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Strength and Weakness of Aratus

This being the time, according to their laws, for the
The Achaean league decide to assist the Messenians.
meeting of the Achaean federal assembly, the members arrived at Aegium. When the assembly met, the deputies from Patrae and Pharae made a formal statement of the injuries inflicted upon their territories during the passage of the Aetolians: an embassy from Messenia also appeared, begging for their assistance on the ground that the treatment from which they were suffering was unjust and in defiance of treaty. When these statements were heard, great indignation was felt at the wrongs of Patrae and Pharae, and great sympathy for the misfortunes of the Messenians. But it was regarded as especially outrageous that the Aetolians should have ventured to enter Achaia with an army, contrary to treaty, without obtaining or even asking for permission from any one to pass through the country. Roused to indignation by all these considerations, the assembly voted to give assistance to the Messenians: that the Strategus should summon a general levy of the Achaean arms: and that whatever was decided by this levy, when it met, should be done. Now Timoxenus, the existing Strategus, was just on the point of quitting office, and felt besides small confidence in the Achaeans, because martial exercise had been allowed to fall into neglect among them; he therefore shrank from undertaking the expedition, or from even summoning the popular levy.
B. C. 222-221.
The fact was that, after the expulsion of Cleomenes, King of Sparta, the Peloponnesians, weary of the wars that had taken place, and trusting to the peaceful arrangement that had been come to, neglected all warlike preparations. Aratus, however, indignant and incensed at the audacity of the Aetolians, was not inclined to take things so calmly, for he had in fact a grudge of long standing against these people. Wherefore he was for instantly summoning the Achaeans to an armed levy, and was all eagerness to attack the Aetolians.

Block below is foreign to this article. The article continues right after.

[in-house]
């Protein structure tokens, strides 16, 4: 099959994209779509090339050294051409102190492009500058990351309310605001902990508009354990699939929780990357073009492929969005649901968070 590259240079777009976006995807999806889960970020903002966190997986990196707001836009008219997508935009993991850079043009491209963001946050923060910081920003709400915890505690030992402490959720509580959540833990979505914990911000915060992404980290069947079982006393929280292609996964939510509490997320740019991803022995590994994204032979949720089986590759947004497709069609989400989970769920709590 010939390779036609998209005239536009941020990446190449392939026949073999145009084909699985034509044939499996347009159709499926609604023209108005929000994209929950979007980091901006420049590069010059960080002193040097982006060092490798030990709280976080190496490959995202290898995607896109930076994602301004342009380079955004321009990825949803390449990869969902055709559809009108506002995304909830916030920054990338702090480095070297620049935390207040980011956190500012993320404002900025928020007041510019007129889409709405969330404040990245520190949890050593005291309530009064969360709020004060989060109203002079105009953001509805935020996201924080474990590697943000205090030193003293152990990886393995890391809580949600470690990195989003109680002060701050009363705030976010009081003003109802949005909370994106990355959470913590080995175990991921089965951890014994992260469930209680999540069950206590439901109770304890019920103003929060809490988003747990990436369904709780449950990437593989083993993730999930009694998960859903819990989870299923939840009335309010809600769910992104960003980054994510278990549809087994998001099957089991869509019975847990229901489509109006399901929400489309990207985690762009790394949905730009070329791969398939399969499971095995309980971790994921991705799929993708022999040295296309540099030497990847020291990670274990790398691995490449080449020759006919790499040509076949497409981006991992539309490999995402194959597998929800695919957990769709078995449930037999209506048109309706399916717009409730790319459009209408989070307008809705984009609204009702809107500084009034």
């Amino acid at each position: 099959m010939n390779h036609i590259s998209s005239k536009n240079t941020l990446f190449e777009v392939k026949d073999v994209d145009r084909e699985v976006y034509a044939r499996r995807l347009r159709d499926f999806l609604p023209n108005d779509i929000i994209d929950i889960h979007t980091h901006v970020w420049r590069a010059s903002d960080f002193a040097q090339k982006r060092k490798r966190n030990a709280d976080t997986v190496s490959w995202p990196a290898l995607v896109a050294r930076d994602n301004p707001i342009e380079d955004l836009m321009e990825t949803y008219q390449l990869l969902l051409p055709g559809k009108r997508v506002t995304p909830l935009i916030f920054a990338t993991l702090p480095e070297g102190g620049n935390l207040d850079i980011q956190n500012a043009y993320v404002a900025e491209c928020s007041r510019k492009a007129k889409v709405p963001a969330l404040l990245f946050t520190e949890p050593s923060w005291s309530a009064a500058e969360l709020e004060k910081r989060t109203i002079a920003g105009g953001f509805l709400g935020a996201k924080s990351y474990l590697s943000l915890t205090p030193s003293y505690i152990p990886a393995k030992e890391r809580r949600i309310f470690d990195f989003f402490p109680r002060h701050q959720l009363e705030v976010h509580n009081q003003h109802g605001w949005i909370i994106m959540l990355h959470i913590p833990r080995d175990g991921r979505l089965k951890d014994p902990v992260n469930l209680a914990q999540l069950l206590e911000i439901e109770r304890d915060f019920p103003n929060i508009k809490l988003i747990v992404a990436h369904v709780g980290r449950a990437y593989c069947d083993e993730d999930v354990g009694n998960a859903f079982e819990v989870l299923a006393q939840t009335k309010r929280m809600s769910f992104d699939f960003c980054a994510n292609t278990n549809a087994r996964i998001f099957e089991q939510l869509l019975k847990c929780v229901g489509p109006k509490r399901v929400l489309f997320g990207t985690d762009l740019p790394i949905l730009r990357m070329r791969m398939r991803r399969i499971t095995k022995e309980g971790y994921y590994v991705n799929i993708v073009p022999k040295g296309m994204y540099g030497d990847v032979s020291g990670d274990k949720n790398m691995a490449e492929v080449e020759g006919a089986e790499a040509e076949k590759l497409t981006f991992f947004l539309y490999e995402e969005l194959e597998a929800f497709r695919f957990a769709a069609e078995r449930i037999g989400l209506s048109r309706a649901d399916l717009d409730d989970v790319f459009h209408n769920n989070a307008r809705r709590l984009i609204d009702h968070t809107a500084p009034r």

Aratus becomes Strategus of the Achaean league, B. C. 220 (May-June).
Eventually he took over from Timoxenus the seal of the league, five days before the proper time, and wrote to the various cities summoning a meeting in arms of all those who were of the military age, at Megalopolis. But the peculiar character of this man, I think, makes it proper for me to give a brief preliminary sketch of him.

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220 BC (1)
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    • Titus Livius (Livy), Ab urbe condita libri, erklärt von M. Weissenborn, books 31-32, commentary, 32.20
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